This line from an Associated Press article sums it up well:

“A safe Thanksgiving during a pandemic is possible, but health experts know their advice is as tough to swallow as dry turkey: Stay home. Don’t travel. If you must gather, do it outdoors.”

As I was saying, I wanted to suggest safe ways to have holiday gatherings that include the elderly, people with disabilities, and people with chronic health conditions — people who are at higher risk from Covid-19. And I still do have three suggestions. They are just going to be a little different than I originally planned. They aren’t so much checklists or “how tos” as they are general guiding principles, and a few nudges towards practical, sensible accommodation.

1. Put things in perspective

First, be honest and clear-headed about the stakes. Consider:

  • The consequences of getting Covid-19 for all of your family and friends.
  • The elderly, disabled, or chronically ill people you care about, for whom Covid-19 can easily be a death sentence.
  • Your community, which will suffer both personally and economically if, despite all of your precautions, your holiday gathering contributes to local outbreaks.

Then ask yourself and your family, whether spending one year’s holidays with just your own household, or even alone, is really that terrible. Is skipping one Thanksgiving, one Christmas, one Hanukkah season, or one New Year celebration that much to ask?

After all, people willingly forgo cherished family celebrations like these all the time. They decide to take the kids to Disney World instead of spending holidays with the grandparents, aunts, and uncles. Some decide every few years to take a break from the big, expensive, and often stressful family blowout, to hold a more intimate, one-household celebration instead.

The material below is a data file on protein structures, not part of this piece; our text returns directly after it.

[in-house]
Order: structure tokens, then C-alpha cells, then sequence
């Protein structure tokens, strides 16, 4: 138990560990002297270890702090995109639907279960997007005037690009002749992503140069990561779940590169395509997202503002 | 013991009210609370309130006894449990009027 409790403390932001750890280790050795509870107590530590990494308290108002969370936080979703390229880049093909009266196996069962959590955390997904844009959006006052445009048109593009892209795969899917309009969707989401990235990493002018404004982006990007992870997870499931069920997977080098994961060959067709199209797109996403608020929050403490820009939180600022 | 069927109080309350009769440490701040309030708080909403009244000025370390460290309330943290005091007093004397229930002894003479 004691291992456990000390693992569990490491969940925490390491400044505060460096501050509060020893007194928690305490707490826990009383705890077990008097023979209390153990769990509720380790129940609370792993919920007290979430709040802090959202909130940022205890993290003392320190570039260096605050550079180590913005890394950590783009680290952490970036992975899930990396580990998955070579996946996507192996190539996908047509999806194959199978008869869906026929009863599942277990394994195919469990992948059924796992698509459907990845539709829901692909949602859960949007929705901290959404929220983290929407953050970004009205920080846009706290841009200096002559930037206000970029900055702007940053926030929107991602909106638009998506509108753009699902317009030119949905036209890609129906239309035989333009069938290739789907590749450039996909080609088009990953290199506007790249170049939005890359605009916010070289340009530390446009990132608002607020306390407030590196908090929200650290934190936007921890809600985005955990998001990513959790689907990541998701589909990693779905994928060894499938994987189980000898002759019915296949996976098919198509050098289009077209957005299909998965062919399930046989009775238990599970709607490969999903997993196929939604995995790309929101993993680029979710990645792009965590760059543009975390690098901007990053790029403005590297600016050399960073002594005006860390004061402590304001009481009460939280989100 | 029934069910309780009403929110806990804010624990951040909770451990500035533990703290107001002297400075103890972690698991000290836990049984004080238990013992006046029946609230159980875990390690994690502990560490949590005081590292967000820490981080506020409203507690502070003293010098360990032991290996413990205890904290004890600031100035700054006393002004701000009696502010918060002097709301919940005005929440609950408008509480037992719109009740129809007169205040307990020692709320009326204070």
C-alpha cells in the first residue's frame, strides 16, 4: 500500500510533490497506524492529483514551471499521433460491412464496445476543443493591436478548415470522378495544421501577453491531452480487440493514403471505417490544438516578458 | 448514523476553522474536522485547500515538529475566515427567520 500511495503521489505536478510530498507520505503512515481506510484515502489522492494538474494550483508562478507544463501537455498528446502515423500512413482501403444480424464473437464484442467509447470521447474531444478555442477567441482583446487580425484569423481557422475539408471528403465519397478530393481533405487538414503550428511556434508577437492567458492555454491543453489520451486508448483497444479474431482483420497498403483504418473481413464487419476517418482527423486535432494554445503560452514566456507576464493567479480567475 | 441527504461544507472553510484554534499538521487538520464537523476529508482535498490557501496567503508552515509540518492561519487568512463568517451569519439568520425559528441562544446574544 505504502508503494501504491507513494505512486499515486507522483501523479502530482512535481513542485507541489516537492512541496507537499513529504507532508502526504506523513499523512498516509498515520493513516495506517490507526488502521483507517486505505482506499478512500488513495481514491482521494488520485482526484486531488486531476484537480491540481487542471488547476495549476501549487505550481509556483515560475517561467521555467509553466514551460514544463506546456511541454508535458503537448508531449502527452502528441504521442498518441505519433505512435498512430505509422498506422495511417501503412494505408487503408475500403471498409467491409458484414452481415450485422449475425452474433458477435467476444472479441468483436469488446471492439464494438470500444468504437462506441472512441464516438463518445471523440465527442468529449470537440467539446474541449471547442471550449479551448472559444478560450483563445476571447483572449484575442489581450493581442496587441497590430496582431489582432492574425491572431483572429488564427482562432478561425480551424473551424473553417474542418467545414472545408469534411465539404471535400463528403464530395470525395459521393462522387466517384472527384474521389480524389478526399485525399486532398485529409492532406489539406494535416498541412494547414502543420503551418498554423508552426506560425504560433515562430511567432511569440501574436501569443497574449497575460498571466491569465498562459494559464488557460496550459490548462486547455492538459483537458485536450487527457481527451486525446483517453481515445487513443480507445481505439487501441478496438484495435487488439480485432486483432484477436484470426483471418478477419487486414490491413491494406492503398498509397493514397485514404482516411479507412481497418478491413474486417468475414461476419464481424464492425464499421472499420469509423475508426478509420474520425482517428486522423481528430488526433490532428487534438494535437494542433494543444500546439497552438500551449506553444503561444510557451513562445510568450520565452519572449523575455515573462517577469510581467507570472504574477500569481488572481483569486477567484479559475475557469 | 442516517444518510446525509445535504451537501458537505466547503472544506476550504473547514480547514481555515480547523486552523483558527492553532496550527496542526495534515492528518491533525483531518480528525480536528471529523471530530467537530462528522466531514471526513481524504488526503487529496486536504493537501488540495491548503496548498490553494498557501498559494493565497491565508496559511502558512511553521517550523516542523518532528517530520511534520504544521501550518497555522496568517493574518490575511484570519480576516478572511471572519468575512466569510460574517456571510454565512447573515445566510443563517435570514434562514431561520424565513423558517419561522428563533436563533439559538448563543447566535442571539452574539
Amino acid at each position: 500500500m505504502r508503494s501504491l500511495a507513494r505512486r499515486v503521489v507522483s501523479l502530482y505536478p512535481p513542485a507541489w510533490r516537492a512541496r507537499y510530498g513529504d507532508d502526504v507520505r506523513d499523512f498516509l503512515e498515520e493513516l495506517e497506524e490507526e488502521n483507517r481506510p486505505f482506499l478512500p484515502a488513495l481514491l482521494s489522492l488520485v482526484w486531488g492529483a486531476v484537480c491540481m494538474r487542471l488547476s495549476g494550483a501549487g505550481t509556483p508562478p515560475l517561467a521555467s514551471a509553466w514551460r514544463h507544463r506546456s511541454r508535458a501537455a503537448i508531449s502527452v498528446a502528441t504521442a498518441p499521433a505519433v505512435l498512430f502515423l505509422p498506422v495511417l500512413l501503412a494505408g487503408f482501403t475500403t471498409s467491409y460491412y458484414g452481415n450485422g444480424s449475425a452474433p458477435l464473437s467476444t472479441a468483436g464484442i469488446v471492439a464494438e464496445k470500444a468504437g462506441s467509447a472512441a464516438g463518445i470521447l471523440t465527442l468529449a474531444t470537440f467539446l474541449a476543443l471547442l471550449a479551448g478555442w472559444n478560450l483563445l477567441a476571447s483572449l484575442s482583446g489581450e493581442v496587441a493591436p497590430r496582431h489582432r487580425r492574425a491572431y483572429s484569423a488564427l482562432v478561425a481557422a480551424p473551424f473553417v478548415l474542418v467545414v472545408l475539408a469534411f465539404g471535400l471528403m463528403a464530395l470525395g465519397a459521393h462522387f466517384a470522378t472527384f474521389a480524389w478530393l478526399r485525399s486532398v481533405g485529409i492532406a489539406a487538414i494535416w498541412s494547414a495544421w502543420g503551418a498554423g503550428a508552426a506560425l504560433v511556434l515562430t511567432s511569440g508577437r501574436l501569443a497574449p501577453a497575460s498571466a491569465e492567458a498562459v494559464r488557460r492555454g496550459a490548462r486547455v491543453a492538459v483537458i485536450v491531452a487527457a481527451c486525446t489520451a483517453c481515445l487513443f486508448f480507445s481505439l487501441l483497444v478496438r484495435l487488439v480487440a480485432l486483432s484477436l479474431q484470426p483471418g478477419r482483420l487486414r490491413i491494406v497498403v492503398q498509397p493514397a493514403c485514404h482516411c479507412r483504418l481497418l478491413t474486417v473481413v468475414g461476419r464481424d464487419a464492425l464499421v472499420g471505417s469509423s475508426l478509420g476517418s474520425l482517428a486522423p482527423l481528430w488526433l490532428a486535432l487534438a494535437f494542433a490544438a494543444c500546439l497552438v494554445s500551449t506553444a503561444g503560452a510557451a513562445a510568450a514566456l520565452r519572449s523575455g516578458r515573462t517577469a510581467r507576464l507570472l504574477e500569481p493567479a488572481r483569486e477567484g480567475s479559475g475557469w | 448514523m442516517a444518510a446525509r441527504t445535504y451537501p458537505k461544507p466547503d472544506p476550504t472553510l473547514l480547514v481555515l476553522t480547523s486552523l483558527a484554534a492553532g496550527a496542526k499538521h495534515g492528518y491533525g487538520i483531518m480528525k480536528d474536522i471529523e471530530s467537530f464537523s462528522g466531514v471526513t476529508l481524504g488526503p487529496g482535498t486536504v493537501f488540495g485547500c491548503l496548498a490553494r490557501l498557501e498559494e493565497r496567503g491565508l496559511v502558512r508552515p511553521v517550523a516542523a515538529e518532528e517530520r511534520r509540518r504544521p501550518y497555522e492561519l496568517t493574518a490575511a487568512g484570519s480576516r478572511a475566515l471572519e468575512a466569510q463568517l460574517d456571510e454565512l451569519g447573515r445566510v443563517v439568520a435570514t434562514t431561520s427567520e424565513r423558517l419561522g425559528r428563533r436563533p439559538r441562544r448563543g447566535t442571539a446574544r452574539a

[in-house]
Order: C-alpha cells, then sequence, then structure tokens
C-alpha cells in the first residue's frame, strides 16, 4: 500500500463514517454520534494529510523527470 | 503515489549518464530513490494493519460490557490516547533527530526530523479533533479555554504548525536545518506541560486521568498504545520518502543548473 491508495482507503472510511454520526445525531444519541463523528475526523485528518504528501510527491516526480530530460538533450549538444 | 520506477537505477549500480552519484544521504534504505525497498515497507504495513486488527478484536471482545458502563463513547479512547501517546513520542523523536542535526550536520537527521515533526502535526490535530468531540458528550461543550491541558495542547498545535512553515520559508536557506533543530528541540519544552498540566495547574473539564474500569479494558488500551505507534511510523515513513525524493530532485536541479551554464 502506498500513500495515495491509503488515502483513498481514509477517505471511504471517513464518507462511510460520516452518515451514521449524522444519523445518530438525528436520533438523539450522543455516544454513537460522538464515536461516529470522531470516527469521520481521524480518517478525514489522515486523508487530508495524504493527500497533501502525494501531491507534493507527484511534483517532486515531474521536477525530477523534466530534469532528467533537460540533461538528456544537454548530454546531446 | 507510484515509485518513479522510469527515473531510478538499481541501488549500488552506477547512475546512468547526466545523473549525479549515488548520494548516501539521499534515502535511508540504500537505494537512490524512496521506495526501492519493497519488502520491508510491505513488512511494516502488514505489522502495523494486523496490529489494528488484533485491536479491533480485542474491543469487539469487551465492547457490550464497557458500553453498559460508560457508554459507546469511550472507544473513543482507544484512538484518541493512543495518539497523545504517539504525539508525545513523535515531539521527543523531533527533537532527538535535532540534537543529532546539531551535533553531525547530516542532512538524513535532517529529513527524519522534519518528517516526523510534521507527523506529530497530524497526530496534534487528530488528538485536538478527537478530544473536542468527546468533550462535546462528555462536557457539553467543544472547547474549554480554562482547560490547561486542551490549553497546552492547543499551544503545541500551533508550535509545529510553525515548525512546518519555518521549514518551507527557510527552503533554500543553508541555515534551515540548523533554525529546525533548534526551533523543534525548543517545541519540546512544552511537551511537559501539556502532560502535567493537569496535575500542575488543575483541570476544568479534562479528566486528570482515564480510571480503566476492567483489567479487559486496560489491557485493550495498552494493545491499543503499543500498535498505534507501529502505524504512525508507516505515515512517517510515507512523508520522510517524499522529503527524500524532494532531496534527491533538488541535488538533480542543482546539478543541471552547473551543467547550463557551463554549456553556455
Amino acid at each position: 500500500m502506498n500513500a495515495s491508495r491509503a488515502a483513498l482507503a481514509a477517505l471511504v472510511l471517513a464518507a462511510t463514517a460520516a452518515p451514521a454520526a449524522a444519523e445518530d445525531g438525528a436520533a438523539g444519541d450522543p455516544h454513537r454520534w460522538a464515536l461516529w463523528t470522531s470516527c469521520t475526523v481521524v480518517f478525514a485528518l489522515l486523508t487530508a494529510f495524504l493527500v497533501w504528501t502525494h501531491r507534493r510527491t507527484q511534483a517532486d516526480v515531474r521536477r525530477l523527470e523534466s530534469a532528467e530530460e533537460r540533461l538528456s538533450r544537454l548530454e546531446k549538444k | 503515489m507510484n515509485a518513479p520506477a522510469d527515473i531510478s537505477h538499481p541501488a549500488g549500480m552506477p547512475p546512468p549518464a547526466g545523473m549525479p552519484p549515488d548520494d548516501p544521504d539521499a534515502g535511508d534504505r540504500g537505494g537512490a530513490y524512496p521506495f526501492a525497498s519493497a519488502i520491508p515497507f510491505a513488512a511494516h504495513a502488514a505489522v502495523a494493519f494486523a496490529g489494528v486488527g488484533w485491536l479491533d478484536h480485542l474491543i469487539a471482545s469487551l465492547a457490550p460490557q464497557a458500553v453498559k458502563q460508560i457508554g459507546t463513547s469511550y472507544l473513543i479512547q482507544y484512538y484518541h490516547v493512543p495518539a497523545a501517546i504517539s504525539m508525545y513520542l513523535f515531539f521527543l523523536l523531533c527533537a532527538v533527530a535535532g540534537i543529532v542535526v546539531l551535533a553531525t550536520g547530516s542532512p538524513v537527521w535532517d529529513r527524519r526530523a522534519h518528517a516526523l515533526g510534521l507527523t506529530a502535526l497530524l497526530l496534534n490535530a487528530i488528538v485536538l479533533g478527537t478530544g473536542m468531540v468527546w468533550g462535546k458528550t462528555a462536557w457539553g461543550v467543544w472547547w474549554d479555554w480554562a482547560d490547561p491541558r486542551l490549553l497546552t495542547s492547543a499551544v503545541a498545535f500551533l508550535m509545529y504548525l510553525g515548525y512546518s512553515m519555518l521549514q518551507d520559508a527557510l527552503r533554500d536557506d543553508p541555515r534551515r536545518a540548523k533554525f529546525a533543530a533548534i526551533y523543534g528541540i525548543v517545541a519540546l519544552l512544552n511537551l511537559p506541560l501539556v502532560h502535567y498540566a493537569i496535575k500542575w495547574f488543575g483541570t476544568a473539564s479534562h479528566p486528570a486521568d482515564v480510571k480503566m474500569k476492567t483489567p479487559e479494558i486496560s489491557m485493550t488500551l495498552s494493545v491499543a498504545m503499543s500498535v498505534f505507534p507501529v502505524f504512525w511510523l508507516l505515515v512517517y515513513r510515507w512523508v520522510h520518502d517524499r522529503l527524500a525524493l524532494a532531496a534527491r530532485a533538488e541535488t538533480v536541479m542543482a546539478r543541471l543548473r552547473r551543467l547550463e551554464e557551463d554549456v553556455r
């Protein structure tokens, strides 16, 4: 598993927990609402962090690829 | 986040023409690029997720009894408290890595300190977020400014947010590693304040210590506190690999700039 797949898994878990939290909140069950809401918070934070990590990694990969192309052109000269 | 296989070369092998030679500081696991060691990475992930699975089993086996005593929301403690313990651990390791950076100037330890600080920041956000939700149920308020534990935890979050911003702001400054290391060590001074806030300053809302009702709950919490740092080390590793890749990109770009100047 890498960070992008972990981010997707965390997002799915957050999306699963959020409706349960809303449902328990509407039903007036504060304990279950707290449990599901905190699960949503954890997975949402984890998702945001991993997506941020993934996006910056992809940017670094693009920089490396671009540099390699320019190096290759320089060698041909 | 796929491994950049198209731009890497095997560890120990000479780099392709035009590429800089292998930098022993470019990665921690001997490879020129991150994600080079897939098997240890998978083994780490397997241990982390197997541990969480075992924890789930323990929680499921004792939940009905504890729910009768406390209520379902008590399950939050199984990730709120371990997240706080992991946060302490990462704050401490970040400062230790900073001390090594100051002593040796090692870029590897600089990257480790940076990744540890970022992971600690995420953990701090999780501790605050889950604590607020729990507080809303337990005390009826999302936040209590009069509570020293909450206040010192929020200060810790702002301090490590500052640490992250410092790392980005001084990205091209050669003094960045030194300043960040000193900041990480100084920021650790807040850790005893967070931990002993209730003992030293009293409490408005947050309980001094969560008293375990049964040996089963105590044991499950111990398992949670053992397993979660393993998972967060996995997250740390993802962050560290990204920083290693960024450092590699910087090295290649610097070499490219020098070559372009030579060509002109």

And lots of people almost never have a huge, “traditional” holiday celebration for a dozen other reasons, no matter what’s going on in any given year. While solitary, “lonely” holidays are often quite sad, they aren’t always a tragedy. And they are endurable. Lots of people spend the holidays on their own every year, and they get on with their lives. Some even know how to enjoy it.

Finally, don’t be afraid to confront the political and ideological dimensions of all this. The last thing anyone should feel obligated to do is accommodate any relative or friend who refuses to take precautions or change their plans because they believe Covid-19 is a hoax, or not that big of a deal. We are all used to tolerating family and friends who disagree with our politics or values during the holidays. We gripe about it. We joke about it. And we put up with it. It’s part of the deal of being in an extended family.

But this is different. If people in your close circle of family and friends try to guilt you into participating in “normal” holiday activities, and take it as some kind of political insult or betrayal if you don’t, that’s on them. Just this once, don’t hesitate to do what you feel is best for yourself and your community. You can’t control what other people decide, but you don’t have to participate with them.